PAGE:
Why no focus on the left hand?


#21

Ah, ok. You might be a human after all :smile:

Honestly, I don’t think that your finger selection for the middle note creates a huge difference. Given that you feel equally comfortable with both options. If not, choose the finger which doesn’t strain your hand.

I’m not sure if it’s completely related but I have practiced four-notes-per-string scales when I was into Brett Garsed. This made me to use all fingers and each finger had a clear designation, no questions asked.


#22

Oops! :rofl: Same general point though, haha.


#23

Interesting, so which is it?


#24

I’m not convinced there’s a single right way.


#25

I think the general consensus and Troy’s comments are spot on - in terms of single note lines, most people don’t find themselves as limited by the left hand.

So with super shreddy fast technical stuff, it’s just more often - but not always - going to be the pick that gives us problems. Then once you master a bunch of pick techniques you might find that the left hand does hold you back in some instances.

All that being said, I believe there are optimal approaches to different passages/licks, and some bits that have a few ways of accomplishing them. I also think there are some less used techniques by rock guitarists that are useful to get the hang of.

What’s nice is that for most of that we have classical guitar and all the resources that come with it. Those guys really have a lot of the left hand stuff figured out, and there’s a huge academic community continuing to try to move forward in this area and helps classical players reach new heights of virtuosity.

Personally, I like referencing classical guitar for most left hand stuff, then adjust as needed with rock influence (thumb over, bends, three fingered, etc) depending on context. With my students I have them set up in a mostly-classical way, though they aren’t classical lessons, and we deviate from it where it seems practical to do so, especially for bending and left hand muting, and hendrix chords, etc.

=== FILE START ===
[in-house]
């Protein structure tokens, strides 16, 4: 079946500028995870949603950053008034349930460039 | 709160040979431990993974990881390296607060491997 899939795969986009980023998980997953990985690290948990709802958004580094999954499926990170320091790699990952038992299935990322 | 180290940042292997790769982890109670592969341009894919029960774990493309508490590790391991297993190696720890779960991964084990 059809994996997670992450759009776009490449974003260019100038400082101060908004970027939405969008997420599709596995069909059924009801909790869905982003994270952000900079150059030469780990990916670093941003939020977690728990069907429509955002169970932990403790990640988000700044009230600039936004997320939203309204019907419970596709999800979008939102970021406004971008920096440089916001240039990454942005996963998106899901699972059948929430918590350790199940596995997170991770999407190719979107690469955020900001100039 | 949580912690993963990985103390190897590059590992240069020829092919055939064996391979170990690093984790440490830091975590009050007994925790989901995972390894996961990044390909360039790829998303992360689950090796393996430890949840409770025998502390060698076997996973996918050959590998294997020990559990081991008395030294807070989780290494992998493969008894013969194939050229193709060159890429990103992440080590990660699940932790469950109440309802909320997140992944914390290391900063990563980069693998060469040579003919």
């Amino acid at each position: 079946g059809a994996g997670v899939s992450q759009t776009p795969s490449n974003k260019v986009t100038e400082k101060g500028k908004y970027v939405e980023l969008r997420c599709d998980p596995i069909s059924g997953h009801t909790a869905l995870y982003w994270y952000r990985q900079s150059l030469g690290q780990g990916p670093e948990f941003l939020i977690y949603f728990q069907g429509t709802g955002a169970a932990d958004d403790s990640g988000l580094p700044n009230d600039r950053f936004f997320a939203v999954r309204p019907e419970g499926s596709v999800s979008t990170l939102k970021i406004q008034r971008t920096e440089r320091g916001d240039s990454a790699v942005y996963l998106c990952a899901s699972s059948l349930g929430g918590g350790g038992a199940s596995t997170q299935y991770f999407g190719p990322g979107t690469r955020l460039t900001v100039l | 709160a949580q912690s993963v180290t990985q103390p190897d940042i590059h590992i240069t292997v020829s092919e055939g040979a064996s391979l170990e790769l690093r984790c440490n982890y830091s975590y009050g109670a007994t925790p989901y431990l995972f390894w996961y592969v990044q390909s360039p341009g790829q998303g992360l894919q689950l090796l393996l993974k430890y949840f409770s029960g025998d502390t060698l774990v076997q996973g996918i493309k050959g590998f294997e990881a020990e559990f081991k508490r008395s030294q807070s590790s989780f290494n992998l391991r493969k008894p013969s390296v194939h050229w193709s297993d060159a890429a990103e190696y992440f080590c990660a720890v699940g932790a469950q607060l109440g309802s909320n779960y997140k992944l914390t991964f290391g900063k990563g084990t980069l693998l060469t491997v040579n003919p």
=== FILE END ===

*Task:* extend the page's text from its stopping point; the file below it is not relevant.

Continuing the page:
I have some injuries/overuse issues so I don’t push my left hand too hard, if anybody has tips specifically on endurance I’d be interested. The speed is there for most things, but I mostly play fast stuff in short spurts, not, for example, like 16 measures or two minutes of some blazing line.


#26

It seems to me that there’s a Theory Of Constraints thing going on between fretting & picking hands where each one takes turns being the limiting factor at various points in our development.

Personally my speed playing the Eric Johnson stuff is limited much more by bad habits in my left hand. I’ve made some progress there, but it’s slow going because I don’t know what I don’t know.

Some sort of “best practices” for fretting hand probably exists and I’m just ignorant of it.


#27

Paul Gilbert was asked in an interview, if either the left or right hand had a priority in development, and surprisingly he said the Left hand! He said your right is the gas, but you your left hand steers…

As great a guitarist and teacher that Paul is, he is just another master that Troy points out that is unable to explain the mechanics of his picking techniques in depth.

I think the key here is synchronization of both the left and right hands. If you have a highly developed right hand, and your left hand fingers “flail about” or hit the frets too soon, too late…
Your going to have issues with sloppiness in your playing.

The left hand fingers need to be controlled, the hand needs good posture, the fingers need to be close to the strings and move as little as possible.


#28

Honestly, shoulder surgery was one of the best things that’s happened to my left hand dexterity in a while.

Try this - wrap some sort of mute around the nut of your guitar (I Prime’d a couple Gruv Gear fretwraps), fire up a backing track, and jam along tapping everything with your fretting hand.

Now, imagine ONLY being able to do that, for about a month. :rofl:


#29

Mad respect for not getting depressed and wanting to quit guitar :+1:


#30

I figured it was a great opportunity to re-learn how to pick - that’s why I’m here. :smiley:


#31

After seeing your post about these I bought one for my main recording acoustic; it’s a godsend when playing things that are capo’d up.


#32

The funny thing is, normally I think they’re silly and ridiculous, because they’re wildly popular in the djent scene. But, minus one hand and without a really good way to mute unwanted strings… :smile:


#33

The ridiculous thing is the price.

Plenty of pros use something more like these, for one tenth the price (or even cheaper):

https://www.claires.com/ca/black--gray-and-white-scrunchies-163479.html?cgid=2745


#34

To which all I’ll say is Amazon Prime and prescription pain meds. :rofl:


#35

Such as what? What about how to pick haven’t they explained?


#36

This is very true. I could play very fast legato as soon as I learned 3nps scales. Feels like a very natural movement whereas picking is more inconsistent without correct technique.


#37